I still don’t know how/why or what caused it, it happened too quick. Patch had quite a few cuts on the inside of his legs and he was very shaken up. He’s a horse that really does not like to do wrong and he seemed to take it very personally.  After some time off we’ve since been to do some cross country schooling and he was absolutely fine (I was a bag of nerves though!). Not the end we really wanted to a fantastic season, but it’s now just important to put it behind us and prepare for next year. He’s since been and picked up a nice second place rosette at novice dressage, so he has certainly bounced back quickly.

Rupert’s back on form!


Rupert came out of hibernation and was allowed to finally go to a party (or two!) First Simon took him showing in-hand which they both love! He won Best Gelding and then Best Horse and he then went on to take Reserve In-Hand Champion against a big strong class of lovely looking horses. I was delighted with their result, and it also meant Simon had show-proofed him for me! Plus it meant that they kept their record of winning every class they have entered so far – wow!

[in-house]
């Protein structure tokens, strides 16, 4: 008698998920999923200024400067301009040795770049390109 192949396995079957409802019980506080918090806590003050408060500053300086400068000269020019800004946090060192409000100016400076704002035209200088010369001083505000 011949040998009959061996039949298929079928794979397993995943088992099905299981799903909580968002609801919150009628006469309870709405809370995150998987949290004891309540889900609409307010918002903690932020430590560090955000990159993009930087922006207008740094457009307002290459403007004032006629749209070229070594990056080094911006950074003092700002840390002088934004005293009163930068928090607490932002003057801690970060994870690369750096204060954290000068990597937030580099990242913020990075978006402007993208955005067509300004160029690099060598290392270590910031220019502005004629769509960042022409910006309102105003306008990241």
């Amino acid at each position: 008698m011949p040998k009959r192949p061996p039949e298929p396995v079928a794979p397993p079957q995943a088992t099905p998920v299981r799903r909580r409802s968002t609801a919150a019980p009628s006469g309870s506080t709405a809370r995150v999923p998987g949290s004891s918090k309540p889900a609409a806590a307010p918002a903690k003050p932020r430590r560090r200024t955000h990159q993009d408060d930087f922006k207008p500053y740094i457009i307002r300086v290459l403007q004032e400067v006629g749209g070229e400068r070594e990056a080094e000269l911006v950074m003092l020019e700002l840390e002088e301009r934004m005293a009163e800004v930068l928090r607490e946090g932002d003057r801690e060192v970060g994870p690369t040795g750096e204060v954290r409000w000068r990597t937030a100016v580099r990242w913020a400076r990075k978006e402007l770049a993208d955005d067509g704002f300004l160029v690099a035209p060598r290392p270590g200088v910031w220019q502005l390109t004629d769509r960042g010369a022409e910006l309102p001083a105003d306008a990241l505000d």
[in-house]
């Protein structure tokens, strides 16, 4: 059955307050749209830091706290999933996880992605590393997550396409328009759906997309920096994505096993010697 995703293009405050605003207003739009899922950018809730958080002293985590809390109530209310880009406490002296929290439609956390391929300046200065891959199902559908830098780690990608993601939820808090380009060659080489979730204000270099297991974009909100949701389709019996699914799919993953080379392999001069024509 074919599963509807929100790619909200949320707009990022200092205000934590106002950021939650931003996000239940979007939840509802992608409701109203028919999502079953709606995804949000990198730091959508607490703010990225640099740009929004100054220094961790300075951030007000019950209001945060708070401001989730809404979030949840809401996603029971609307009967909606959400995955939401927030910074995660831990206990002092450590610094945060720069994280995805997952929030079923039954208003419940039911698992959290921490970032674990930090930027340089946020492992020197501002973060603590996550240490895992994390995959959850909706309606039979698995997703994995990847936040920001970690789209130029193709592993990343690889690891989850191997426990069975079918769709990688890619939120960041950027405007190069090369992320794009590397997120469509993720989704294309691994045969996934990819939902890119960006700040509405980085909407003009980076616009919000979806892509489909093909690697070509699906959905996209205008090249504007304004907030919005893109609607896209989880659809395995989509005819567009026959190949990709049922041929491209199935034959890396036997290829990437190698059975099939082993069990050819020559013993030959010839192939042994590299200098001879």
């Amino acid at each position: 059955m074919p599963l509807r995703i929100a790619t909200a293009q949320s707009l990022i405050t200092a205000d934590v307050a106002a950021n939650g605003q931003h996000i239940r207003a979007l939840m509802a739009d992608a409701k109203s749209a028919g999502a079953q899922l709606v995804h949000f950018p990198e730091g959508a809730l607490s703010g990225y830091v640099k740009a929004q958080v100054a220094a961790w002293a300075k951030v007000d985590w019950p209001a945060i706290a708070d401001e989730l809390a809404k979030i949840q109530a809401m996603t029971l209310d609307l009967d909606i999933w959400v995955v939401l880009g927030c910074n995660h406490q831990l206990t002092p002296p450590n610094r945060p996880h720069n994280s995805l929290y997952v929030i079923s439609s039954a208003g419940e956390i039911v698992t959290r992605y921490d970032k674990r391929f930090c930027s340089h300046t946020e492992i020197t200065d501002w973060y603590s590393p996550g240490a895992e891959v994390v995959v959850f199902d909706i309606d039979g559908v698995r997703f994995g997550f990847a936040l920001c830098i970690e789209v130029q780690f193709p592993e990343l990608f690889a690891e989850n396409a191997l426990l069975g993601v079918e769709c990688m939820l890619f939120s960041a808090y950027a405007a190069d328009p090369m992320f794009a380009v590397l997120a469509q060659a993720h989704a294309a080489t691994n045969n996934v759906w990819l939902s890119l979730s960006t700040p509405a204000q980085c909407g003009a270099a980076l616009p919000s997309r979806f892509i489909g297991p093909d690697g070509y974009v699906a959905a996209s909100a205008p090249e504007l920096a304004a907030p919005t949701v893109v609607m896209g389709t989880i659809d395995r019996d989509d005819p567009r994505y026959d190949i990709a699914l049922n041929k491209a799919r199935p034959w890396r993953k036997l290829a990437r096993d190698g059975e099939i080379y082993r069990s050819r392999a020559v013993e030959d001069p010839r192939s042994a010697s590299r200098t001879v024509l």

Next he went to a mini one- day-event. We entered the Open class and he did his best dressage yet, had two down show-jumping (I actually think these two poles were rider error, not horse error!) He was having a fantastic cross country round, and was feeling great. Three jumps from home and unfortunately he stopped at a ditch that was under some dark trees (far too scary for Rupert!). We just missed out on the placings, but I was delighted that he was back and on form. Next stop for him is the Winter Novice indoor showjumping where he once again will be representing our riding club which I am really looking forward to.

Rupert at Valley View ODE

Rupert at Valley View ODE

Poppy’s been in trouble…

Poor Poppy managed to get herself into a minor domestic in the field, leaving her with a kick on the pastern area. I’m not sure which one of the boys did it, but they did both look very guilty! Unfortunately the kick also got a skin infection (known as cellulitis) and so she had a very big, swollen, filled leg that required cold hosing, bute and antibiotics. She is now better and has returned to hacking, but it did mean she had a good three weeks off- which she didn’t seem to complain about!